Moore v. Taser International, Inc. et al, No. 4:2014cv01841 - Document 22 (E.D. Mo. 2015)

Court Description: OPINION MEMORANDUM AND ORDER IT IS HEREBY ORDERED that Plaintiff's Motion to Remand, [Doc. No. 9], is granted. IT IS FURTHER ORDERED that this case is remanded to the Circuit Court of St. Louis County, State of Missouri. 9 Signed by District Judge Henry Edward Autrey on 8/7/15. cc: St. Louis(CLA)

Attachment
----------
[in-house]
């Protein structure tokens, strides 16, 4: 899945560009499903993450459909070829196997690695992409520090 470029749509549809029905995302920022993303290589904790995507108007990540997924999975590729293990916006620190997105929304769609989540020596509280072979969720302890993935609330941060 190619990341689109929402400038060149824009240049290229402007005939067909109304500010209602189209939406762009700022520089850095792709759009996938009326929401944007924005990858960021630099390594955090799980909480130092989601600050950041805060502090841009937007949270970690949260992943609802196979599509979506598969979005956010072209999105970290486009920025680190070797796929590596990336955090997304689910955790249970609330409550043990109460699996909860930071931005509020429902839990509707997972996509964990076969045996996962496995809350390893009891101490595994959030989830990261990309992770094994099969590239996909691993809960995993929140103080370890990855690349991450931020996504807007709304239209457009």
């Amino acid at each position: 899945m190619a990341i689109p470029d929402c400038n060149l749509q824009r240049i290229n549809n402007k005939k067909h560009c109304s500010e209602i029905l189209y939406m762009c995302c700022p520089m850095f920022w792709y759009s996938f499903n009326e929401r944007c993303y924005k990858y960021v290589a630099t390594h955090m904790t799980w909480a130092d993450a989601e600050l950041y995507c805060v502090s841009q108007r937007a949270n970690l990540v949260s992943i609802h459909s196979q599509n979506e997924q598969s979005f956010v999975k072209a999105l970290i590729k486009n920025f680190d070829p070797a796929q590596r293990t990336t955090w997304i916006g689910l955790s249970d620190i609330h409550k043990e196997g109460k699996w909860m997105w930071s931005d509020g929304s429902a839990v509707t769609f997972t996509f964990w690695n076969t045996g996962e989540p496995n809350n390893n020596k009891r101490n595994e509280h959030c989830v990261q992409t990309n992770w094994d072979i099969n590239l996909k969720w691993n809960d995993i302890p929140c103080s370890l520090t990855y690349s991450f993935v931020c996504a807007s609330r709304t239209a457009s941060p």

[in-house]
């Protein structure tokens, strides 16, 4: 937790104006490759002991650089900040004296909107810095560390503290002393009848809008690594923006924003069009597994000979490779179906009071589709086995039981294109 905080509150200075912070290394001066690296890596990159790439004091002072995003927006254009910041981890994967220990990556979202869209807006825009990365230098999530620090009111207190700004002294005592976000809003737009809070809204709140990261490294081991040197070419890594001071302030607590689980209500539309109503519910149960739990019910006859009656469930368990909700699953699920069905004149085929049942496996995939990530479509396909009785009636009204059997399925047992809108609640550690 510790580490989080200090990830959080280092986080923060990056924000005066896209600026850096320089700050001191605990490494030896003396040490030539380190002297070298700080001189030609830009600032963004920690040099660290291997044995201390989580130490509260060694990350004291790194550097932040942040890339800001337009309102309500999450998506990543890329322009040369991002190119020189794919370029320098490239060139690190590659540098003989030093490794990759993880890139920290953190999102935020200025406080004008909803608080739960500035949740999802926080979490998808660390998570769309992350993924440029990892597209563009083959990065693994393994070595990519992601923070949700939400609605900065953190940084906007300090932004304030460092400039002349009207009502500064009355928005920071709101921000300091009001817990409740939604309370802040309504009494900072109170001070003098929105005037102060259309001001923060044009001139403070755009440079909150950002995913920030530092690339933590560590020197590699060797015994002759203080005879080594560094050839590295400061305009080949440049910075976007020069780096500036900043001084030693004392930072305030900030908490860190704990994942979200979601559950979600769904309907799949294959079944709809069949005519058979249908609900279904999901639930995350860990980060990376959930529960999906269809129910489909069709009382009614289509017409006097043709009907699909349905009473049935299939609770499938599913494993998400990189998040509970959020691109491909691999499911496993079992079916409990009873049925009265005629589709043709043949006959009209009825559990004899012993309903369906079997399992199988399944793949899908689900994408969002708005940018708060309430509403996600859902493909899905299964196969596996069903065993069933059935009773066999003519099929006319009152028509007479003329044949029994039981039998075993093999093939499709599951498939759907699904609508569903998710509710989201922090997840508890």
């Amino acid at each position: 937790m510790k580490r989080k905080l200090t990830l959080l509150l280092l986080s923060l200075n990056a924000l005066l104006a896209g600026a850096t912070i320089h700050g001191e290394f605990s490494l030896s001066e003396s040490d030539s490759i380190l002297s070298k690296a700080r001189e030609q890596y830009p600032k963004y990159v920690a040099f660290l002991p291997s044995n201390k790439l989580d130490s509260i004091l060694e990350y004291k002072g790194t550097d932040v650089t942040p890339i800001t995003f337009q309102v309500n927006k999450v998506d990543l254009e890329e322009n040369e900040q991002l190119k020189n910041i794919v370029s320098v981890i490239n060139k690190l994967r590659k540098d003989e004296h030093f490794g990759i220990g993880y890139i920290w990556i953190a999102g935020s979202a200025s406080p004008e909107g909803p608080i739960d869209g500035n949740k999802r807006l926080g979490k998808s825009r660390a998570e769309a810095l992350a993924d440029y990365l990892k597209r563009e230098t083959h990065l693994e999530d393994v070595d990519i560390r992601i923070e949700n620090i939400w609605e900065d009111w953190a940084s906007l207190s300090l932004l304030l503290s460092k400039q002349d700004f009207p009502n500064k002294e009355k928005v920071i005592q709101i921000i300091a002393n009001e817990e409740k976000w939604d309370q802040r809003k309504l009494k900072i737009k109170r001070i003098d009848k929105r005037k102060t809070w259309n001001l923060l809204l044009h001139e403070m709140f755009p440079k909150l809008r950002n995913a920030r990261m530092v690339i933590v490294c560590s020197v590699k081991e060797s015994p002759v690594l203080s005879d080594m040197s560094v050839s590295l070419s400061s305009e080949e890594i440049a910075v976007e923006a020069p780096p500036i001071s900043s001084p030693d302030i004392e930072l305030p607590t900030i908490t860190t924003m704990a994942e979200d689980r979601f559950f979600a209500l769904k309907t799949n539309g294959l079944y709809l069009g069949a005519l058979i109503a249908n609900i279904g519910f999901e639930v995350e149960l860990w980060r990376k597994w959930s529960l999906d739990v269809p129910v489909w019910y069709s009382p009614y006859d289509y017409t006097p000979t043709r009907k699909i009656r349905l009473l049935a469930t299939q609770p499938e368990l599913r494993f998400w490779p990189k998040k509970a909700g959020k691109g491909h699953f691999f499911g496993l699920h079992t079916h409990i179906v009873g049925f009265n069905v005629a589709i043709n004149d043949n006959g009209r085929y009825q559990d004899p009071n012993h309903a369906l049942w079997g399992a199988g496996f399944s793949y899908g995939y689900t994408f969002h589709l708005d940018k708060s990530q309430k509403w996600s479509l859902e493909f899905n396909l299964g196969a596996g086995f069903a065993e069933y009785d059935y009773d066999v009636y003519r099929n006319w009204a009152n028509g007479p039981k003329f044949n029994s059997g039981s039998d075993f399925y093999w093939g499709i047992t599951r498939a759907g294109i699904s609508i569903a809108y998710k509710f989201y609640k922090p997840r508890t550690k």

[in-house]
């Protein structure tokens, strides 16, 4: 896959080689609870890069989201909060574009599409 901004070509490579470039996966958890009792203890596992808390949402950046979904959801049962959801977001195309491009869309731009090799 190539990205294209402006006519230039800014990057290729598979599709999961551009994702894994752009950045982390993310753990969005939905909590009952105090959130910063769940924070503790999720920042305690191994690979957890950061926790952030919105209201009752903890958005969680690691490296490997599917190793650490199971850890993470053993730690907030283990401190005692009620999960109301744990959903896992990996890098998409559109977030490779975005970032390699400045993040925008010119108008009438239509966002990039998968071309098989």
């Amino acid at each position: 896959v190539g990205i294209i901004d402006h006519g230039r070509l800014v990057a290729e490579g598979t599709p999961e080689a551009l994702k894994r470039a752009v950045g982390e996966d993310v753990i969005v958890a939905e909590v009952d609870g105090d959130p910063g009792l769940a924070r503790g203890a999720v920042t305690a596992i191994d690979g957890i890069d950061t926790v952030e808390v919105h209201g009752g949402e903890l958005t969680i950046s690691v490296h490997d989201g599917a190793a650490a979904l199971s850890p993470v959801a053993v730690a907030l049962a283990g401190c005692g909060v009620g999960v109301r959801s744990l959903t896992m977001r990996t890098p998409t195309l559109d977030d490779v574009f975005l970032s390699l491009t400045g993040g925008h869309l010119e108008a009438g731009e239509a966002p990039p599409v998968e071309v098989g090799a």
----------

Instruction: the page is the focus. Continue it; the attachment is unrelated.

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Moore v. Taser International, Inc. et al Doc. 22 UNITED STATES DISTRICT COURT EASTERN DISTRICT OF MISSOURI EASTERN DIVISION TINA MOORE, Plaintiff, vs. TASER INTERNATIONAL, INC., et al., Defendants. ) ) ) ) ) ) ) ) ) Case No. 4:14CV1841 HEA OPINION, MEMORANDUM AND ORDER This matter is before the Court on Plaintiff's Motion to Remand. [Doc. No. 9]. Conversely, Defendant Ed Roehr Auto Radio Co., d/b/a Ed Roehr Safety Products, Co., has filed a Motion to Dismiss for Failure to State a Claim, [Doc. No. 11]. The parties oppose the other’s Motion. For the following reasons, the motion to remand will be granted. Facts and Background On September 16, 2014, Plaintiff filed her original Petition in this wrongful death products liability action in the Circuit Court of St. Louis County, Twenty– First Judicial Circuit, naming Taser International, Inc. and Roehr. Defendants removed the case on October 31, 2014 based on diversity jurisdiction pursuant to 28 U.S.C. §§ 1332, 1441 and 1446. Plaintiff seeks remand to state court based upon a lack of diversity since Roehr is a Missouri citizen. Roehr opposes remand Dockets.Justia.com and has filed a motion to dismiss, arguing that it was named as a defendant to destroy diversity. Plaintiff’s Complaint alleges Plaintiff’s decedent died as a result of being tased with Defendant Taser’s Model X26 ECD electrical weapon by a member of the Ferguson Police Department. Plaintiff contends the product was unreasonably dangerous, was defectively designed, and that defendants failed to warn the Ferguson Police Department of the defects in the device, were negligent for supplying a dangerous instrumentality for their business purposes, intentionally misrepresented material facts about the X26, fraudulently concealed and deceived the Ferguson Police Department and other law enforcement agencies material and important facts about the X26, and negligently misrepresented material facts. Discussion For diversity jurisdiction to exist under 28 U.S.C. § 1332(a)(1), there must be complete diversity of citizenship between all plaintiffs and all defendants. Buckley v. Control Data Corp., 923 F.2d 96, 97, n.6 (8th Cir.1991). “Complete diversity of citizenship exists where no defendant holds citizenship in the same state where any plaintiff holds citizenship.” OnePoint Solutions, LLC v. Borchert, 486 F.3d 342, 346 (8th Cir.2007). The removing party bears the burden of establishing federal jurisdiction by a preponderance of the evidence. Carey v. JP Bushnell Packing Supply Co., 2011 WL 6415178, at *2 (E.D.Mo. December 21, 2 2011) (citing In re Business Men's Assur. Co. of America, 992 F.2d 181, 183 (8th Cir.1991)). A district court is required to resolve all doubts about federal jurisdiction in favor of remand to state court. In re Business Men's Assur. Co., 992 F.2d at 183; Transit Cas. Co. v. Certain Underwriters at Lloyd's of London, 119 F.3d 619, 625 (8th Cir.1997). A case must be remanded if, at any time, it appears that the district court lacks subject matter jurisdiction. 28 U.S.C. § 1447(c). The party invoking jurisdiction bears the burden of proof that all prerequisites to jurisdiction are satisfied. See McNutt v. General Motors Acceptance Corp. of Ind., Inc., 298 U.S. 178, 189 (1936). Thus, in a removed case, the removing defendant bears the burden of proving that all prerequisites to jurisdiction. Central Iowa Power Co-op. v. Midwest Indep. Transmission Sys. Operator, Inc., 561 F.3d 904, 912 (8th Cir.2009). Removal statutes are strictly construed, and any doubts about the propriety of removal are resolved in favor of state court jurisdiction and remand. Nichols v. Harbor Venture, Inc., 284 F.3d 857, 861 (8th Cir.2002). A state civil action may be removed to the proper district court if the district court has original jurisdiction over the action. 28 U.S.C. § 1441(a). “Federal district courts have original jurisdiction in all civil actions between citizens of different states if the amount in controversy exceeds $75,000.00, exclusive of interest and costs.” Manning v. Wal–Mart Stores East, Inc., 304 F.Supp.2d 1146, 3 1148 (E.D.Mo.2004) (citing 28 U.S.C. § 1332(a)(1)). Actions where jurisdiction is predicated solely on diversity of citizenship are not removable “if any of the parties in interest properly joined and served as defendants is a citizen of the State in which such action is brought.” 28 U.S.C. § 1441(b)(2). The diversity jurisdiction statute has been interpreted to require complete diversity of citizenship, which “exists where no defendant holds citizenship in the same state where any plaintiff holds citizenship.” OnePoint Solutions, LLC v. Borchert, 486 F.3d 342, 346 (8th Cir.2007). Here, Defendant Roehr argues that it was fraudulently joined to defeat diversity jurisdiction. “Courts have long recognized fraudulent joinder as an exception to the complete diversity rule.” In re Prempro, 591 F.3d at 620 (citing 14B Charles Alan Wright, et al., Federal Practice and Procedure § 3723 at 788–89 (4th ed.2009)). “Fraudulent joinder occurs when a plaintiff files a frivolous or illegitimate claim against a non-diverse defendant solely to prevent removal.” Id. (cited case omitted). Fraudulent joinder is an exception to the rule that complete diversity of citizenship must exist both when the state petition is filed and when the petition for removal is filed. Knudson v. Systems Painters, Inc., 634 F.3d 968, 976 (8th Cir.2011). “[A] plaintiff cannot defeat a defendant's ‘right of removal’ by fraudulently joining a defendant who has ‘no real connection with the 4 controversy.’” Id. (quoted case omitted). “The purpose of this exception is to strike a balance between the plaintiff's right to select a particular forum and the defendant's right to remove the case to federal court.” Id. (cited source omitted). “Ordinarily, to prove that a plaintiff fraudulently joined a diversitydestroying defendant, [the Eighth Circuit has] required a defendant seeking removal to prove that the plaintiff's claim against the diversity-destroying defendant has ‘no reasonable basis in fact and law.’” Knudson, 634 F.3d at 977 (quoting Filla v. Norfolk S. Ry. Co., 336 F.3d 806, 810 (8th Cir .2003)). Under this standard, “if it is clear under governing state law that the complaint does not state a cause of action against the non-diverse defendant, the joinder is fraudulent and federal jurisdiction of the case should be retained.” Filla, 336 F.3d at 810 (internal quotation marks omitted). Joinder is not fraudulent where “there is arguably a reasonable basis for predicting that the state law might impose liability based upon the facts involved.” Id. at 811. As the Eighth Circuit explained in Filla, [T]he district court's task is limited to determining whether there is arguably a reasonable basis for predicting that the state law might impose liability based upon the facts involved. In making such a prediction, the district court should resolve all facts and ambiguities in the current controlling substantive law in the plaintiff's favor. However, in its review of a fraudulent-joinder claim, the court has no responsibility to definitively settle the ambiguous question of state law. Id. at 811 (citations omitted). The Eighth Circuit instructed that “where the sufficiency of the complaint against the non-diverse defendant is questionable, ‘the better practice is for the 5 federal court not to decide the doubtful question ... but simply to remand the case and leave the question for the state courts to decide.’” Id. (quoting Iowa Pub. Serv. Co. v. Medicine Bow Coal Co., 556 F.2d 400, 406 (8th Cir.1977)). In deciding whether joinder is fraudulent, the court may not step from the threshold jurisdictional issue into a decision on the merits. Boyer v. Snap–On Tools Corp., 913 F.2d 108, 122 (3rd Cir.1990) (reversing district court's order denying remand), cert. denied, 498 U.S. 1085 (1991); see Filla, 336 F.3d at 811 (“Like the district court, we have no power to decide the merits of a case over which we have no jurisdiction.”). Fraudulent joinder does not exist where “there is arguably a reasonable basis for predicting that the state law might impose liability based upon the facts involved.” Junk v. Terminix Int'l Co., 628 F.3d 439, 446 (8th Cir.2010) (citation omitted). In order to establish fraudulent joinder, the defendant must “do more than merely prove that the plaintiff's claim should be dismissed pursuant to a Rule 12(b)(6) motion” since “we do not focus on the artfulness of the plaintiff's pleadings.” Knudson 634 F.3d at 980. In fraudulent joinder cases, some courts examine material beyond the complaint's allegations to “determine if there is any factual support” for the claims against the allegedly fraudulently joined defendant. See Masepohl v. Am. Tobacco Co., Inc., 974 F.Supp. 1245, 1250 (D.Minn.1997). “All doubts about federal jurisdiction should be resolved in favor of remand to state court.” In re Prempro Prods. Liab. Litig., 591 F.3d 613, 620 (8th Cir.2010). Block v. Toyota Motor Corp., 665 F.3d 944, 948 (8th Cir.2011). Vang v. PNC Mortg., Inc., 517 Fed.Appx. 523, 524 -525 (8th Cir. 2013). Defendant argues that Plaintiff’s single allegation against Defendant Roehr is that it “sold” the X26 to the Ferguson Police Department, and that Roehr did not “sell” the taser, rather, it received payment from the Ferguson Police Department 6 and in turn made payment to Taser. Indeed, it further argues that it did not even take physical possession of the taser, which shipped directly from Taser to the Ferguson Police Department. Defendant argues that its involvement in the sale of the Taser was merely administratively handling the sale processing an invoice, receiving funds from the Ferguson Police Department for payment of the taser, and then in turn paying Taser for the Product. Defendant does, however, admit that it is in the business of selling and distributing Taser products to law enforcement in Missouri. Plaintiff argues essentially that Roehr is utilizing form over substance in its possession argument. But for the fact that Roehr did not have this specific Taser in its inventory, it would have shipped the taser directly to the Ferguson Police Department. The real question, therefore, is whether Roehr falls within the perimeters of a seller/distributor in the stream of commerce. The common thread among Missouri products liability cases is that an entity must have “’ plac[ed] a defective product in the stream of commerce.’” Bailey v. Innovative Mgmt. & Inv., Inc., 916 S.W.2d 805, 807-08 (MoCt.App. 1995)(quoting Gunderson v. Sani-Kem Corp., 674 S.W.2d 665, 668 (Mo.Ct.App. 1984)….”’[I]t is the defendant’s participatory connection, for his personal profit or other benefit, with the injury-producing product and with the enterprise that created consumer demand for and reliance upon the product which calls for the imposition of strict 7 liability…’” Bailey, 916 S.W.2d at 807-08 (quoting Gunderson, 674 S.W.2d at 668) Ford v. GACS, Inc., 265 F.3d 670, 680 (8th Cir. 2001)(emphasis in original). Plaintiff alleges that Roehr was the sole distributor of Tasers to the Ferguson Police Department and that it profited by its actions regarding this particular taser. A Missouri court might well determine that plaintiff may pursue his claims against this defendant. Although the issue is debatable, the Eighth Circuit has instructed that “where the sufficiency of the complaint against the non-diverse defendant is questionable, ‘the better practice is for the federal court not to decide the doubtful question ... but simply to remand the case and leave the question for the state courts to decide.’” Filla, 336 F.3d at 811. (quoting Iowa Pub. Serv. Co. v. Medicine Bow Coal Co., 556 F.2d 400, 406 (8th Cir.1977)). See Bock v. Liberty Restaurant Group, No. 4:13–CV–781, 2013 WL 4504375, at *3 (E.D.Mo. Aug. 23, 2013)(J. Fleissig); Hall v. Avis Budget Car Rental, LLC., No. 4:12–CV–738, 2012 WL 2191620, at *3 (E.D. Mo. June 14, 2012) (J. Fleissig); Dones v. Sensient Colors, LLC, No. 4:12–CV216, 2012 WL 1802438, at *3 (E.D.Mo. May 17, 2012) (J. Fleissig); Huye v. Life Care Centers of Am., Inc., No. 4:12–CV–111, 2012 WL 1605250, *3 (E.D.Mo. May 8, 2012) (J. Jackson); Fernandez v. GMRI, Inc., No. 4:11–CV–244, 2011 WL 6884797, at *3 (E.D.Mo. Dec. 29, 2011) (J. Fleissig); Jameson v. Gough, No. 4:09–CV–2021, 2010 WL 716107, at *4 (E.D.Mo. Feb. 24, 2010) (J. Sippel); Moss v. Defender Servs., Inc., 1:08–CV–88, 2009 WL 90136, at 8 *3 (E.D.Mo. Jan. 14, 2009) (J. Shaw) (same); Messmer v. Kindred Hosp. St. Louis, No. 4:08–CV–749, 2008 WL 4948451, at *3 (E.D.Mo. Nov. 10, 2008); (J. Jackson); Peterson v. Concentra, Inc., 4:07–CV–387, 2007 WL 1459826, at *2 (E.D.Mo. May 16, 2007) (J. Stohr); see also Speraneo v. Zeus Tech., Inc., 4:12– CV–578, 2012 WL 2885592, at *6 (E.D.Mo. Jul. 13, 2012) (J. Ross.) (denying Rule 12 motion to dismiss); Breidenbach v. Shillington Box Co., LLC, 4:11–CV– 1555, 2012 WL 85276, at *7 (E.D.Mo. Jan. 11, 2012) (J. Hamilton) (same); Shivers v. City of University City, 4:09–CV–630, 2010 WL 431791, at * 5 (E.D.Mo. Feb. 2, 2010) (J. Limbaugh Jr.) (same); but see Warren v. Dr. Pepper/Seven Up Mfg. Co., 4:13–CV–526, 2013 WL 4507846, at *3 (E.D.Mo. Aug. 23, 2013) (J. Webber) (denying motion to remand); Borders v. Trinity Marine Products, Inc., No. 1:10–CV–146, 2011 WL 1045560, at *1–2 (E.D.Mo. Mar. 17, 2011) (J. Autrey) (same, based on older case law). The merits of the Plaintiff’s action are not before the court. Rather, at this stage of the litigation the court must determine whether “there is even a possibility that a state court would find that the complaint states a cause of action against any one of the resident defendants....” Boyer v. Snap–On Tools Corp., 913 F.2d 108, 111 (3d Cir.), cert. denied, 498 U.S. 1085 (1991); 913 F.2d at 111 (citation omitted). In so doing, the court has “resolve[d] all contested issues of substantive fact in favor of the plaintiff and [has] resolve[d] any uncertainties as to the current 9 state of controlling substantive law in favor of the plaintiff.” Id. (citations omitted). “[J]oinder is fraudulent ‘where there is no reasonable basis in fact or colorable ground supporting the claim against the joined defendant, or no real intention in good faith to prosecute the action against the defendant or seek a joint judgment.’ ” Id. (citation omitted). Conclusion Plaintiff’s Petition sets out her theory of Defendant Roehr’s involvement and participation in the distribution of the taser. Moreover, Plaintiff details her belief that Roehr was aware of the alleged dangers of this product and failed to take steps to warn users of the dangers. As such, Plaintiff has stated a claim against Roehr for the purposes of the motion to remand. Defendant is free to challenge the sufficiency of these allegations in the state court. This Court, however, is without jurisdiction over the matter for lack of complete diversity. Accordingly, IT IS HEREBY ORDERED that Plaintiff's Motion to Remand, [Doc. No. 9], is granted. IT IS FURTHER ORDERED that this case is remanded to the Circuit Court of 10 St. Louis County, State of Missouri. Dated this 7th day of August, 2015. ________________________________ HENRY EDWARD AUTREY UNITED STATES DISTRICT JUDGE 11